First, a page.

Hair can be used as means to protest against the established order. Whatever the place or the moment in history, the established order is always very clear on what is the "hair norm", which hair styles are acceptable and which ones are not. Hair is the easiest part of the body to modify (without changes having to be irreversible): an obvious, visible and clear way to protest against reigning order.
This French documentary highlights different protests, from the 20th century until now.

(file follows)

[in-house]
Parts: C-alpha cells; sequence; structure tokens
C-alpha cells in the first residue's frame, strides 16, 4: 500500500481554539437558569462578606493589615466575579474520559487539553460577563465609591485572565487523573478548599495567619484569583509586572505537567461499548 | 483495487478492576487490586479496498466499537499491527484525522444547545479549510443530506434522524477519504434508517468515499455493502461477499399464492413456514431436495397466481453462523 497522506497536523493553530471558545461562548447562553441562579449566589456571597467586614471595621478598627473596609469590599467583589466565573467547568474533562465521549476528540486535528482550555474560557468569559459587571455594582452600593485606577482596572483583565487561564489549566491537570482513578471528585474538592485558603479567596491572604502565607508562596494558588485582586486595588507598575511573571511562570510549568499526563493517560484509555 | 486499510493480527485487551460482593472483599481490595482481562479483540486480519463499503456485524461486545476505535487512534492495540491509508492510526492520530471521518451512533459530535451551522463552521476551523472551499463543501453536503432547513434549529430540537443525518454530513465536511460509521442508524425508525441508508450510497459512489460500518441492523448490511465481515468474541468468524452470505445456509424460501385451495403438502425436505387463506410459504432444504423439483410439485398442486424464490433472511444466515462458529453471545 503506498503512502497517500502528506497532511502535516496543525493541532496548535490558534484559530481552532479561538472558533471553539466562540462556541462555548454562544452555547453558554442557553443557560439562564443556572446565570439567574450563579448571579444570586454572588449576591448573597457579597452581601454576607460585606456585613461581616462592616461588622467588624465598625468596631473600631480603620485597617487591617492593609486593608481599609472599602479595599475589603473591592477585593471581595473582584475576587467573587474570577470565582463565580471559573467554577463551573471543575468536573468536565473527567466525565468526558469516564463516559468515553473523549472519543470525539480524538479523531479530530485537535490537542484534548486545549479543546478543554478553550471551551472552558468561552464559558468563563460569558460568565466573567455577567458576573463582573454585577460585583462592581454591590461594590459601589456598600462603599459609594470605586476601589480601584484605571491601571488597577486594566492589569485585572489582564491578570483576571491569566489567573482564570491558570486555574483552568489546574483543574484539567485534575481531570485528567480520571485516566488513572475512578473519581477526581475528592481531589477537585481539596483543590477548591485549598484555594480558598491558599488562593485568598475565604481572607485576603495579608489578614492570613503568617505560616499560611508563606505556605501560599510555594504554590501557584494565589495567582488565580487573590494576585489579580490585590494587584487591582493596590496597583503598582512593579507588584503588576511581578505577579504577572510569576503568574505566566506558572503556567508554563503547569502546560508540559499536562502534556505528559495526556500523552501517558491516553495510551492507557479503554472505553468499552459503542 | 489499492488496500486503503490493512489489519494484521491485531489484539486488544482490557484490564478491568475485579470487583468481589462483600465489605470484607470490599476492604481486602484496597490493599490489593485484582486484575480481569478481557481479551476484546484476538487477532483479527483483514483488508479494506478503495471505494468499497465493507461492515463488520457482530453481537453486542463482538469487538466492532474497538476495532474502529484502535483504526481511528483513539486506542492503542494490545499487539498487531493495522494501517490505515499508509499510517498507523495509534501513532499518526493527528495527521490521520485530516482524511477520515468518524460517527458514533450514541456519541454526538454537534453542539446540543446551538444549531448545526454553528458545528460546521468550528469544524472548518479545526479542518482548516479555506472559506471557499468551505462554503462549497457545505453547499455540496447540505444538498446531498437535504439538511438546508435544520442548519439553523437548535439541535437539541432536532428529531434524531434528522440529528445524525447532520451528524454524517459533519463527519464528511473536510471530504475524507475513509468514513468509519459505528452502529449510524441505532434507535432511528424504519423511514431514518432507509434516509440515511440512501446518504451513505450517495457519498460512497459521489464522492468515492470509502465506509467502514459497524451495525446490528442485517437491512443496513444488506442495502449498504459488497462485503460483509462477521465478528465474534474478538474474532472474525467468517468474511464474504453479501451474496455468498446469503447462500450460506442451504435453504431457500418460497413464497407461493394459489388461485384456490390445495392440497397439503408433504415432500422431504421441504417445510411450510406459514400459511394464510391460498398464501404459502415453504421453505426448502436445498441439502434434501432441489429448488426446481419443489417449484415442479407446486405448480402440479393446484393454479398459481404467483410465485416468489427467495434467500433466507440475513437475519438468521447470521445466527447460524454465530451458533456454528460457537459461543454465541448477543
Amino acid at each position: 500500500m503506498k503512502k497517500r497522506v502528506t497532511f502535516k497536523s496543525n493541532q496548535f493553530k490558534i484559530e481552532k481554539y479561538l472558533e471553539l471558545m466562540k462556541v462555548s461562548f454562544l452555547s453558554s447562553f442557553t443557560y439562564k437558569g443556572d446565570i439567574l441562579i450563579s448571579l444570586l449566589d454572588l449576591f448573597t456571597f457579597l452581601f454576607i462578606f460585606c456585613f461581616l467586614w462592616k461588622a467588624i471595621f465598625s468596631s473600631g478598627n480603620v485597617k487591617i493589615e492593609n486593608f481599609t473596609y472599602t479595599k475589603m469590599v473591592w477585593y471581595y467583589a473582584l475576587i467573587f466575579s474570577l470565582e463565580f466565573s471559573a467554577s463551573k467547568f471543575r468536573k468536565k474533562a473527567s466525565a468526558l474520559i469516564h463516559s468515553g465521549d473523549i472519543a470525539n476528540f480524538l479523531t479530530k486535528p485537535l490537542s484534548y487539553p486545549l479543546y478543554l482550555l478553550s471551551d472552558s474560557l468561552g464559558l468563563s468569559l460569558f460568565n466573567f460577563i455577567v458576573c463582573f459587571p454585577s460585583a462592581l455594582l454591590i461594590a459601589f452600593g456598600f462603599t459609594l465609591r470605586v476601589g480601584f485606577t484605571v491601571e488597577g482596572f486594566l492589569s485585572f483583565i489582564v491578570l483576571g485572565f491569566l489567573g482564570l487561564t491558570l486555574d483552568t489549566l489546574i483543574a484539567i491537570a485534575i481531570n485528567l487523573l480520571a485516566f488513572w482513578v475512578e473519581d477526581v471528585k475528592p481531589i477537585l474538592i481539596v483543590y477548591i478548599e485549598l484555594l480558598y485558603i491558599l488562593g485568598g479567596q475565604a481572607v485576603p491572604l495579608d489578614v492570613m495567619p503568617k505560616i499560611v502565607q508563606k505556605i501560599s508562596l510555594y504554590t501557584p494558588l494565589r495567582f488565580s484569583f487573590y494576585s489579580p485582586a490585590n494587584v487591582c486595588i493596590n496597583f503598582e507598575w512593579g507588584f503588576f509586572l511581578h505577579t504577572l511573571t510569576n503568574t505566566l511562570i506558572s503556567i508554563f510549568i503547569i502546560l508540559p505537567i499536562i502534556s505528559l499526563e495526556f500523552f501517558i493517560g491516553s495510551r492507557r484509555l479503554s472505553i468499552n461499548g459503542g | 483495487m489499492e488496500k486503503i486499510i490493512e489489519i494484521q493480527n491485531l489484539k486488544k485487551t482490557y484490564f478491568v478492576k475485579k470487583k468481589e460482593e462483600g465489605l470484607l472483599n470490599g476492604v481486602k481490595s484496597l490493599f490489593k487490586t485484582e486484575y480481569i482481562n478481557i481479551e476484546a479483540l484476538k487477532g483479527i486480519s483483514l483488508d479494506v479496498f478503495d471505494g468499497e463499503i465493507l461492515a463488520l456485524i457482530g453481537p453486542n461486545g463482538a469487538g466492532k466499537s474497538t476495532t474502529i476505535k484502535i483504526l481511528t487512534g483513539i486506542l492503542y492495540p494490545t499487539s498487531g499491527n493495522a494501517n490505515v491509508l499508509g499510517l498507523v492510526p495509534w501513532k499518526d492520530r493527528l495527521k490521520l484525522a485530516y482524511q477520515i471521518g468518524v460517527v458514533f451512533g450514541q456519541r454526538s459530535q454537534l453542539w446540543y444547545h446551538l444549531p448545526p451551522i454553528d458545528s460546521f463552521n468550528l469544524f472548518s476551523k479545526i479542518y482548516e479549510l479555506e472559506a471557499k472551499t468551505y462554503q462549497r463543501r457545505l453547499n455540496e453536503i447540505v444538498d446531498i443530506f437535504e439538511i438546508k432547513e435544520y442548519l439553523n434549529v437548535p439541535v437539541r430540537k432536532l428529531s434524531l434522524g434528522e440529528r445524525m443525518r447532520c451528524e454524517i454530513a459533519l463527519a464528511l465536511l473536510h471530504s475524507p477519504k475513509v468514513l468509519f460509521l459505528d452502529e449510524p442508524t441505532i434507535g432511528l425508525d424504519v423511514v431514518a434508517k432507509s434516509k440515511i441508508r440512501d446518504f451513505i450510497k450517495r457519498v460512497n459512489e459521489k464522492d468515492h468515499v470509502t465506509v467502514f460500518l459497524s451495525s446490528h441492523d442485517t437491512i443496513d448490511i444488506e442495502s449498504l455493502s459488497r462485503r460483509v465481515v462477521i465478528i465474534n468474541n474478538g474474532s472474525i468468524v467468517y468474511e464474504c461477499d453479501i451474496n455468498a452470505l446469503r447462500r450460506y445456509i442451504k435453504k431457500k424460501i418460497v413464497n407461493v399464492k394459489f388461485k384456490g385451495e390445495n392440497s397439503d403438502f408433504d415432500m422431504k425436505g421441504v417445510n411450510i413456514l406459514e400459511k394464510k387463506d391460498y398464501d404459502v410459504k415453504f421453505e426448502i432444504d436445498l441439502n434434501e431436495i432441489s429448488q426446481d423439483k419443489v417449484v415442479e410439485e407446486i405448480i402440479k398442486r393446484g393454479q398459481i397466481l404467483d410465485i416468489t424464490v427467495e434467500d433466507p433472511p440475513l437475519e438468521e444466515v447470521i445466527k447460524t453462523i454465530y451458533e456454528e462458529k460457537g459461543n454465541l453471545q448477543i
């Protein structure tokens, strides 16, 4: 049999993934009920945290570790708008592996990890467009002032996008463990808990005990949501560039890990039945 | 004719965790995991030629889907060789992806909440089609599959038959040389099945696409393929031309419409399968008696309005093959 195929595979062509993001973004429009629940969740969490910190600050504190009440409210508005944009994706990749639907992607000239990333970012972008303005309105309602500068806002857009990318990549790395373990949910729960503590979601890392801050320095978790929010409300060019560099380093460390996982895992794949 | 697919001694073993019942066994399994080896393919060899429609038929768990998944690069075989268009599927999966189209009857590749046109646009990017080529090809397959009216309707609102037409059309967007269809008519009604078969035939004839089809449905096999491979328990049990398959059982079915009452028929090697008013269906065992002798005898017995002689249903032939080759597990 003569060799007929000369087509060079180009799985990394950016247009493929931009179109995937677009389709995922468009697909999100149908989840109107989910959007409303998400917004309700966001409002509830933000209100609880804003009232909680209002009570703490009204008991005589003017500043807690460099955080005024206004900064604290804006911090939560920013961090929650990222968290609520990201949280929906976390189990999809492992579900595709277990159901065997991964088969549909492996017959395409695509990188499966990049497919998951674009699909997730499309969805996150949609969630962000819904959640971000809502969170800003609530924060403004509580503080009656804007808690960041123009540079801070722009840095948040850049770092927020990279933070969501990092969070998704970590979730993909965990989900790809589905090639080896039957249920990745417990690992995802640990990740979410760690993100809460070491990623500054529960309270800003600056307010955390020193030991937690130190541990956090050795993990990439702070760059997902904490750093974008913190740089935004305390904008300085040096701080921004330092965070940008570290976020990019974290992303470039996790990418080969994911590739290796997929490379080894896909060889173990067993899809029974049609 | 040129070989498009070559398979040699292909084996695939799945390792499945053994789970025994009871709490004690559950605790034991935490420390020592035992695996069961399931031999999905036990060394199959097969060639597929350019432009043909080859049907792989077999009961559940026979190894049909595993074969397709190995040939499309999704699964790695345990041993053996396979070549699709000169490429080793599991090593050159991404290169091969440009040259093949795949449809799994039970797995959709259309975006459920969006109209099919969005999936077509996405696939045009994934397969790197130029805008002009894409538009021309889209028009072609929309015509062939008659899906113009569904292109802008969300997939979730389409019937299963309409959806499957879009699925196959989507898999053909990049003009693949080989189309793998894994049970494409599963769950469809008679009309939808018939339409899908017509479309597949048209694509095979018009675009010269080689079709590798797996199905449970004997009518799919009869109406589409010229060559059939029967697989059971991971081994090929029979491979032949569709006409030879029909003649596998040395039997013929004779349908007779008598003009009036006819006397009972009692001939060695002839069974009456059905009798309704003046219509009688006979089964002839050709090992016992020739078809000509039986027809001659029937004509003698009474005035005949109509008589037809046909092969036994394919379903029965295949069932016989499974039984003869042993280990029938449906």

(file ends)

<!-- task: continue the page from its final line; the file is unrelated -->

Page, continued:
By the 1950s, rockers set the tone with their lubricated bananas, which, combined with a proletarian look, shocked a conformist and materialist America. In the sixties appear the long hair of the hippies and the proud afros of the black community. This time, it is a question of freeing itself from racist diktats and of claiming a desire for freedom and peace during the war of Vietnam. Then punks, skinheads and rastas let the reigns run free, with their mohawks, baldheads and dreadlocks respectively. An all-round capillary provocation that prefigures the great blend of today's hairstyles: XXL banana and peroxidised crests spread from one end of the world to the other and are worn without any particular claims. But hair can still regain its subversive power outside Western countries, or through recent movements like afropunk.